The result of this obviously benefits the cannabis industry but it also would serve as a broad economic stimulus since the current prohibition on lending in the cannabis sector serves as an effective ban on cannabis money from being used in the fractional reserve banking system. Without getting into complex economic theory consider this example: if a cannabis bank has $500 million in deposits and it was suddenly allowed to act like a normal financial institution, it would have to hold a minimum of 10% of that money ($50 million) in reserve, but would “add” around $5 billion to the country’s money supply. Applying this equation to the $17 billion in sales projected for 2019 and admitting the cannabis industry into the regular banking system results in an injection of approximately $170 billion into the economy.

What the SAFE Banking Act Doesn’t Fix

If the SAFE Banking Act passes the Senate and becomes law, the bar to entry for the cannabis entry could be lowered significantly. There are, however, notable limitations to the bill. Arguably the bill’s largest oversight, the legislation does not address the Small Business Administration’s ( SBA) policy for cannabis companies. Currently, cannabis businesses and companies that receive more than 50% of their revenue from cannabis businesses are unable to benefit from the SBA federal financial assistance program. The SBA is an essential tool for small businesses in this country; the primary SBA lending and financial assistance program — the 7(a) loan program -reported $20,873,766,300 in 2019 small business loans.² The fact that SBA assistance is unavailable to participants in the cannabis industry and companies associated with the industry is a significant issue. The inability to secure SBA loans has left cannabis and cannabis-adjacent companies open to potential predatory lending practices and created unnecessary hurdles for these companies to successfully attain financial security, drastically increasing operational costs.³

Outside of the House, many banking, cannabis, and law enforcement organizations have announced their support of the SAFE Banking Act. Groups such as the National Cannabis Industry Association, National Cannabis Roundtable, and Cannabis Trade Federation have all made their recent lobbying efforts known in advancing the bill thus far.⁴ Additional support from the Credit Union National Association, American Bankers Association, and the National Association of Attorneys General are among other advocates.⁵

SAFE Banking Act: What’s Next

Support for the SAFE Banking Act has been significant, however, further hurdles still remain before the bill is fully passed. Looking now to the Republican-controlled Senate. Capital Alpha Partners analyst Ian Katz spoke to Market Watch on the likelihood of the legislation’s passage in the Senate:

“There’s a line of thinking that McConnell could go along with a pot banking bill to help Republicans in the 2020 elections,” Katz noted. “The tough re-election prospects of Republican Sen. Cory Gardner [one of the bill’s co-sponsors] of marijuana-friendly Colorado are often cited. But the benefit to Republicans, especially in the West and South, of supporting a bill that’s at least superficially pro-marijuana, is debatable.”⁶

That said, last week’s inclusion of key provisions to address the hemp and cannabidiol (“CBD”) markets may be enough to sway some of the more conservative lawmakers in Congress. In an attempt to expand the bill’s GOP appeal — more specifically to Senate Majority Leader Mitch McConnell (R-KY) — Rep. Perlmutter made last-minute amendments to the bill by (1) extending a similar measure of federal protection to hemp and CBD businesses seeking bank access and (2) moving to prevent federal regulators from singling out specific industries as higher fraud risk without clear and legitimate reasoning, including firearms dealers.⁷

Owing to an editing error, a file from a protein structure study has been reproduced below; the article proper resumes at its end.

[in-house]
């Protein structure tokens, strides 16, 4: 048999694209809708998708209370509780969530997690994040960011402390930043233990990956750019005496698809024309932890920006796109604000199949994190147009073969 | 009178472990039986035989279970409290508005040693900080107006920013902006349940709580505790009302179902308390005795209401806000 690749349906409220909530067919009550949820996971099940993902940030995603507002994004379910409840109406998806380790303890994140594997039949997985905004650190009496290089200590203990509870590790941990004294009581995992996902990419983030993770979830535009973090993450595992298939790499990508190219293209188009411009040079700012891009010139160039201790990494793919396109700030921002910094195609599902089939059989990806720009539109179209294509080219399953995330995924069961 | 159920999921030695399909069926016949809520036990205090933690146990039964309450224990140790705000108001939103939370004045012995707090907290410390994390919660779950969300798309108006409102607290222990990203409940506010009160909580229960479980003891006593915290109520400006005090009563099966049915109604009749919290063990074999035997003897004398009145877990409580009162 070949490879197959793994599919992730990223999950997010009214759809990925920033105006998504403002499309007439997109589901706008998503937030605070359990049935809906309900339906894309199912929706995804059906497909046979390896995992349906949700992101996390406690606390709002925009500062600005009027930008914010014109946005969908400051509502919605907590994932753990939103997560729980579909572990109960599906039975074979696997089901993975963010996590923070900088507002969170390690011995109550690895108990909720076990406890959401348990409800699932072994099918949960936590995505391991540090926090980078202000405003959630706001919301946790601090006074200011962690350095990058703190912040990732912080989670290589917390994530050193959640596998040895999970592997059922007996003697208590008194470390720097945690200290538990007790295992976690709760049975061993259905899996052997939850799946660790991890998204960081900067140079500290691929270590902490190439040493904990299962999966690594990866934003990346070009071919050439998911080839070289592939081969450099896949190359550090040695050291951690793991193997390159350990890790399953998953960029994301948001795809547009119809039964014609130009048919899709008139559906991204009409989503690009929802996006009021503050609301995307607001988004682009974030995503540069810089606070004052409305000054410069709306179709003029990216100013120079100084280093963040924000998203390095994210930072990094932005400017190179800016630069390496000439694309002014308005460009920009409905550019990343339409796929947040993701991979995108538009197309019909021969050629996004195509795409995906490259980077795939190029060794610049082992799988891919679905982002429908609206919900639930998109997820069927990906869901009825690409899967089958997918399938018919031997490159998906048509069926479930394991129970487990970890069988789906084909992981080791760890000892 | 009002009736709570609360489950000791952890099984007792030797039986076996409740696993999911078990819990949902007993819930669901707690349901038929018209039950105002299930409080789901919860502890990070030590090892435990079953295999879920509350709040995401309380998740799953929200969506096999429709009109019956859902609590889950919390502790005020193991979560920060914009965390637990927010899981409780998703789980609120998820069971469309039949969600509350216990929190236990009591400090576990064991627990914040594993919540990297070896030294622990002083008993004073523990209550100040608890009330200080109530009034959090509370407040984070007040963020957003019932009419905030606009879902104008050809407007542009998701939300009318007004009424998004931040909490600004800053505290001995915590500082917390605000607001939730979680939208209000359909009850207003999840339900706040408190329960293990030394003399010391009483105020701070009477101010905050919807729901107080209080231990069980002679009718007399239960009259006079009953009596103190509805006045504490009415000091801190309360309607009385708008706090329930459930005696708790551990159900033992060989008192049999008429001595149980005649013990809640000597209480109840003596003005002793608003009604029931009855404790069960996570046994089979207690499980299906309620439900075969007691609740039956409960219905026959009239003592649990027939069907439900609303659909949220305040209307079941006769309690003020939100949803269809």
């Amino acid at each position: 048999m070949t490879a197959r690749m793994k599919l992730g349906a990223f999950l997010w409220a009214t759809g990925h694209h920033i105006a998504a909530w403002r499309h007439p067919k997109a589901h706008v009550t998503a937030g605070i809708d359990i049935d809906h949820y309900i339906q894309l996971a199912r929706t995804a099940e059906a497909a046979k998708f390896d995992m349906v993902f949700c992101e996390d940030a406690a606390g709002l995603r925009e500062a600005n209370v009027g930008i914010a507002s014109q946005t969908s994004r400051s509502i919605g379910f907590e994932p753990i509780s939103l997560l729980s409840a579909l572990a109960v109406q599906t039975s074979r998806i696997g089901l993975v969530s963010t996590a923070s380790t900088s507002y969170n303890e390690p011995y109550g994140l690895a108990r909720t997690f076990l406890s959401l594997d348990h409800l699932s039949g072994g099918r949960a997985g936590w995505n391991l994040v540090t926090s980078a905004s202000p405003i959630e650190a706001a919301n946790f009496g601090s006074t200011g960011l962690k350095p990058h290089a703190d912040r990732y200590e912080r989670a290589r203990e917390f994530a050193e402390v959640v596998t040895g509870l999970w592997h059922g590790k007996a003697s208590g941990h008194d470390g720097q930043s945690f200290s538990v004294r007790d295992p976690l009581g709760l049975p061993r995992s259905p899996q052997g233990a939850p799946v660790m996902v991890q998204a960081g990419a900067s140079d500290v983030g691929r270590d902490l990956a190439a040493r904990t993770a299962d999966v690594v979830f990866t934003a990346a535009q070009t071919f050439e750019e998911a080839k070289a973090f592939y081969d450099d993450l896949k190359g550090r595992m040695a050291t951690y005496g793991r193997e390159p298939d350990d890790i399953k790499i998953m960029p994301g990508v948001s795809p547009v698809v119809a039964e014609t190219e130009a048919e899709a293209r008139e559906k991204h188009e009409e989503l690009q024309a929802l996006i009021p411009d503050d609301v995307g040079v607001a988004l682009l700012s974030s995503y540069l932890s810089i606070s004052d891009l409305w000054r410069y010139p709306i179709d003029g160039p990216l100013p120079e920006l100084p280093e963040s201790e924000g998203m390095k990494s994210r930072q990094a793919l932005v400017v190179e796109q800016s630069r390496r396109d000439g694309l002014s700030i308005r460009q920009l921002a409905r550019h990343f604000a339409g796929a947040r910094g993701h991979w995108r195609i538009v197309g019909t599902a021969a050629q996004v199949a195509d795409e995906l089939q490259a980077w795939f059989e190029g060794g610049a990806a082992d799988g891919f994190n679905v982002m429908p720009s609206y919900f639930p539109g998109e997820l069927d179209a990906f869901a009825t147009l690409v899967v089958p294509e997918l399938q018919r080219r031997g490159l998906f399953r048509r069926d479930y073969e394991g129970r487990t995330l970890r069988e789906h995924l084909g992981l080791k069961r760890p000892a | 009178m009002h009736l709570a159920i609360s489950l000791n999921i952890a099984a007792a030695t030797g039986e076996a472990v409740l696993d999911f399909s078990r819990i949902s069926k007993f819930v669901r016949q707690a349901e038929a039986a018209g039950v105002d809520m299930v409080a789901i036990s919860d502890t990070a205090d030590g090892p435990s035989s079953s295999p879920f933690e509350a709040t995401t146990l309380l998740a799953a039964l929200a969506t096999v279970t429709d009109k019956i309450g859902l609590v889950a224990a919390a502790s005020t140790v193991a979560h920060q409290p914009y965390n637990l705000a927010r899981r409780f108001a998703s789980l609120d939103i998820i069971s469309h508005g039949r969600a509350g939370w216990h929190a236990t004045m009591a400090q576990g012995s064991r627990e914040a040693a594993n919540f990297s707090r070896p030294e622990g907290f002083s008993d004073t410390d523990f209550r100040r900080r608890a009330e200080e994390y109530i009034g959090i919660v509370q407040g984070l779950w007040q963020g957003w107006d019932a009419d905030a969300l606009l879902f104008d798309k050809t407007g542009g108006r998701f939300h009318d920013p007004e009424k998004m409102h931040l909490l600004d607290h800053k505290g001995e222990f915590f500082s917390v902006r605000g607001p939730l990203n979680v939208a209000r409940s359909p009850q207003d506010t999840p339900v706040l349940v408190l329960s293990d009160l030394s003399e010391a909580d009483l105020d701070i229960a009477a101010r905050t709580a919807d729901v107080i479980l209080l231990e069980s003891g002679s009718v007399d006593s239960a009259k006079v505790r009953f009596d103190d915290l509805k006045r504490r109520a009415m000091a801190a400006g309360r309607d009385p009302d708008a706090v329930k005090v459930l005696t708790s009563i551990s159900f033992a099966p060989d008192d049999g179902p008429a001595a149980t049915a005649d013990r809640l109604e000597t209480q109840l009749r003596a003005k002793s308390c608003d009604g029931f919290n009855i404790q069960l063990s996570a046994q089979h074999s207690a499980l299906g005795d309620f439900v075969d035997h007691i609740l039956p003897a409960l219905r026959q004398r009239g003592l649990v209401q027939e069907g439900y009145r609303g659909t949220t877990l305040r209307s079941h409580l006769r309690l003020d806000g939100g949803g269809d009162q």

While ninety-one Republicans voted in favor of the SAFE Banking Act in the House,⁸ the bill’s future hinges on its reception in the Senate.

  1. Abbott, Graham. “U.S. House Approves Cannabis Banking Bill.” Ganjapreneur. Ganjapreneur.com, September 25, 2019. https://www.ganjapreneur.com/us-house-approves-cannabis-banking-bill/
  2. U.S. Small Business Administration. “SBA Lending Statistics for Major Programs as of (08–16–2019).” Small Business Administration. The U.S. Small Business Administration, August 2019. https://www.sba.gov/node/1647896
  3. Smith, Jeff. “Congress Urged to Open SBA Programs to Marijuana-Related Companies.” Marijuana Business Daily. Marijuana Business Daily, June 20, 2019. https://mjbizdaily.com/congress-urged-open-small-business-association-programs-cannabis-firms/
  4. Smith, Jeff. “Historic Day: US House Passes Cannabis Banking Bill with Strong Bipartisan Support.” Marijuana Business Daily. Marijuana Business Daily, September 25, 2019. https://mjbizdaily.com/historic-day-us-house-passes-cannabis-banking-bill-with-strong-bipartisan-support/?utm_medium=email&utm_source=mjbiz_daily&utm_campaign=MJD_20190925_NEWS_Daily
  5. Abbott, Graham. “U.S. House Approves Cannabis Banking Bill.”
  6. Reklaitis, Victor. “House Passes Cannabis-Banking Bill, but Getting Senate’s OK Still Looks Tricky.” MarketWatch. MarketWatch, Inc., September 25, 2019. https://www.marketwatch.com/story/house-expected-to-pass-cannabis-banking-bill-but-getting-senates-ok-still-looks-tricky-2019-09-24
  7. Jaeger, Kyle. “House Approves Marijuana Banking Bill In Historic Vote.” Marijuana Moment. Marijuana Moment LLC, September 25, 2019. https://www.marijuanamoment.net/house-approves-marijuana-banking-bill/
  8. Smith, Jeff. “Historic Day: US House Passes Cannabis Banking Bill with Strong Bipartisan Support.”

The information in this blog post (the “Blog” or “Post”) is provided as news and/or commentary for general informational purposes only. The information herein does not, and shall never, constitute legal advice and therefore cannot be relied upon as a legal opinion. Nothing in this Blog constitutes attorney communication and is not privileged information. Nothing in the Post or on this website creates any kind of attorney-client relationship or privilege of any kind.

Originally published at https://therodmanlawgroup.com on September 27, 2019.